Every day when I shuffle into the Oren Dunn City Museum, I get a lift right away. Over on the right side of the room, hanging over the piano, MORNIN’ in its bright red beams down on the room. That sign holds in its memories decades of entertainment.
Last Sunday, the Queen of Tupelo, as Mal Pope once crooned, took her final bow from the lights on her show. A show that kept audiences toe tapping and humming long after the final note. For 41 years, Ms. Kay Bain has come across our televisions or glided across our stages to give us sunshine.
She hasn’t always stood as just a local entertainer. Back in McNairy County, Tennessee, where she grew up, her daddy, Con Crotts, a well-known fiddler, recognized his daughter’s talent for singing and encouraged her to make that joyful noise.
And she did.
At the tender age of 13, Kay sang on The Farm and Home Hour on WCMA in Corinth. Buddy Bain, already a recognized radio personality, hosted the show. She returned as a guest on the show. After she finished high school and in 1957, Kay and Buddy solidified their partnership with wedding vows.
They sang live and on the radio. In fact, at one live performance in Corinth a singer from Tupelo, Elvis Presley, shared the bill. Elvis heard Kay and Buddy warming up with a gospel song, and later asked to share the duet on stage with Kay. She took the stage with the future King of Rock and Roll and they sang “I’m Feeling Mighty Fine,” much to the delight of the audience.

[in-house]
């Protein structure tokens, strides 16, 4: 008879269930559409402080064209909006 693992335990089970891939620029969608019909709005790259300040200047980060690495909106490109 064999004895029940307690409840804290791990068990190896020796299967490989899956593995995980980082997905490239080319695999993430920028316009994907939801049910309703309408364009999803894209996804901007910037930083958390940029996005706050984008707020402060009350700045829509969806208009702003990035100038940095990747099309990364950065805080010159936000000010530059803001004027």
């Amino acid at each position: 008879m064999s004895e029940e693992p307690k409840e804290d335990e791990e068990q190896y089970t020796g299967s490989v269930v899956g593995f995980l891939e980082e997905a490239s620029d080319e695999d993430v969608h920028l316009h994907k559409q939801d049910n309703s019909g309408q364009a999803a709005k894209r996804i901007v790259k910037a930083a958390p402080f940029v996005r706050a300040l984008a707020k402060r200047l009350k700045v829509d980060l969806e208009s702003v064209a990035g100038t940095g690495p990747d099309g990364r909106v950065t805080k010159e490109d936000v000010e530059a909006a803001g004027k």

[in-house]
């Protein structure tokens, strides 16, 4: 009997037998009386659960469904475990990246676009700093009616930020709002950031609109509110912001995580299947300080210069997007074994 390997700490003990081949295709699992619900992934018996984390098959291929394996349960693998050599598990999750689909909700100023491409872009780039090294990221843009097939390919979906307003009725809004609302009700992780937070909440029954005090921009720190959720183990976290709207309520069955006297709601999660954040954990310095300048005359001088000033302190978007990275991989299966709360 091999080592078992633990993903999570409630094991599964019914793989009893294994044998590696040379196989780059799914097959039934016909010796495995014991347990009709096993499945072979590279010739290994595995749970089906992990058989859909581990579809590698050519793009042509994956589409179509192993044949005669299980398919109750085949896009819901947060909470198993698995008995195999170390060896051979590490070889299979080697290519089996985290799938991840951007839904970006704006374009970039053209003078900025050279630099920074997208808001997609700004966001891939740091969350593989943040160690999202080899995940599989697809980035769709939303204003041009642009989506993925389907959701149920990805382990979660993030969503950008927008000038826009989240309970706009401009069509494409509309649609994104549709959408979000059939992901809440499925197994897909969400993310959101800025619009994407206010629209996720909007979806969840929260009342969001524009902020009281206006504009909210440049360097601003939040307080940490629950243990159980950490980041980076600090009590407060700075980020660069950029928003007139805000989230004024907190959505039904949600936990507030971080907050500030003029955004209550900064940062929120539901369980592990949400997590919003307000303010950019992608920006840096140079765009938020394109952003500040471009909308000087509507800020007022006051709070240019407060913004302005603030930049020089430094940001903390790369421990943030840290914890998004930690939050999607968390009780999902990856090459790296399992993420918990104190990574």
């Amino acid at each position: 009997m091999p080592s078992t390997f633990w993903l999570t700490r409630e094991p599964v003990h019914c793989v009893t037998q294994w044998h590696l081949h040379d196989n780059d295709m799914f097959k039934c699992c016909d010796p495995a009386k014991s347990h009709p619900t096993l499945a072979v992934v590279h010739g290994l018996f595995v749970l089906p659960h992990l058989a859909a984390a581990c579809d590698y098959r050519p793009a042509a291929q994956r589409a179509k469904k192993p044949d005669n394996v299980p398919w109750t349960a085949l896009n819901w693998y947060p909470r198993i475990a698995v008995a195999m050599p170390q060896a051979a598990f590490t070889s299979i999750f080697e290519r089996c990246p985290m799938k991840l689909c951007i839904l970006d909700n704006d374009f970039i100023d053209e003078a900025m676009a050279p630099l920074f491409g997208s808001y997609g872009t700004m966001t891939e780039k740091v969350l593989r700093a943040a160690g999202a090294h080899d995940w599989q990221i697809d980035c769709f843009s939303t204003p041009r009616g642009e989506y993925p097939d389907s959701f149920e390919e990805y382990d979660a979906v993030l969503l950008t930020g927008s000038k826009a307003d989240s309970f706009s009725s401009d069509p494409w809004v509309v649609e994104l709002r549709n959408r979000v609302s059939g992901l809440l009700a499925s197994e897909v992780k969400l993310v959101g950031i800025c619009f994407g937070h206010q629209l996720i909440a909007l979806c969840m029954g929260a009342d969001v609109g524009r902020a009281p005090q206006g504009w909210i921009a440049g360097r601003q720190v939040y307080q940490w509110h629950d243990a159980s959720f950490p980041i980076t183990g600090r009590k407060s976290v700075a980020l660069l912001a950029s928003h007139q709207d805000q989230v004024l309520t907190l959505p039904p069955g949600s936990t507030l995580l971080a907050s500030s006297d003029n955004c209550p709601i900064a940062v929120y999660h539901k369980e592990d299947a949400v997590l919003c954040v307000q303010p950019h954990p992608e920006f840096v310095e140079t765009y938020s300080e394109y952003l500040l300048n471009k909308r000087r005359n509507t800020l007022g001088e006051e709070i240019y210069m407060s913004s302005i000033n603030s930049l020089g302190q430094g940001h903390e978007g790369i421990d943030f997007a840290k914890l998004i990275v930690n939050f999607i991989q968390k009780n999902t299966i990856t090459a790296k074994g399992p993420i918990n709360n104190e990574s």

Elvis wouldn’t be the only star to shine on the couple. During their career together, Kay and Buddy interviewed or sang with Roy Orbison, Bill Anderson, and many others. They serenaded folk from the stage of the Grand Ole Opry and picked and grinned with Buck and Roy on “Hee Haw.” Kay and Buddy even introduced country music fans to little-known musicians, like Tim McGraw, who would become mega-stars later.
In 1997, Buddy passed away, leaving Kay as a single act. She did not stop. Instead, one has to wonder if she didn’t lift her sorrow at losing her partner, her best friend in song – making the audience’s load a bit lighter. Perhaps, at least I’d like to think, she kept performing, knowing that somewhere Buddy was right there, with her.
Five years ago, at the opening of an exhibit honoring her and Buddy, Kay sang their trademark song, “Tupelo.” The crowd joined in.
Kay has retired. No more duets. No more Saturday or Sunday morning early rising to catch her sunshine. But here at the Oren Dunn City Museum, the sign brightens me. I try to hum a little of “Tupelo” and think, “Thanks, Miss Kay. You gave us some great times.”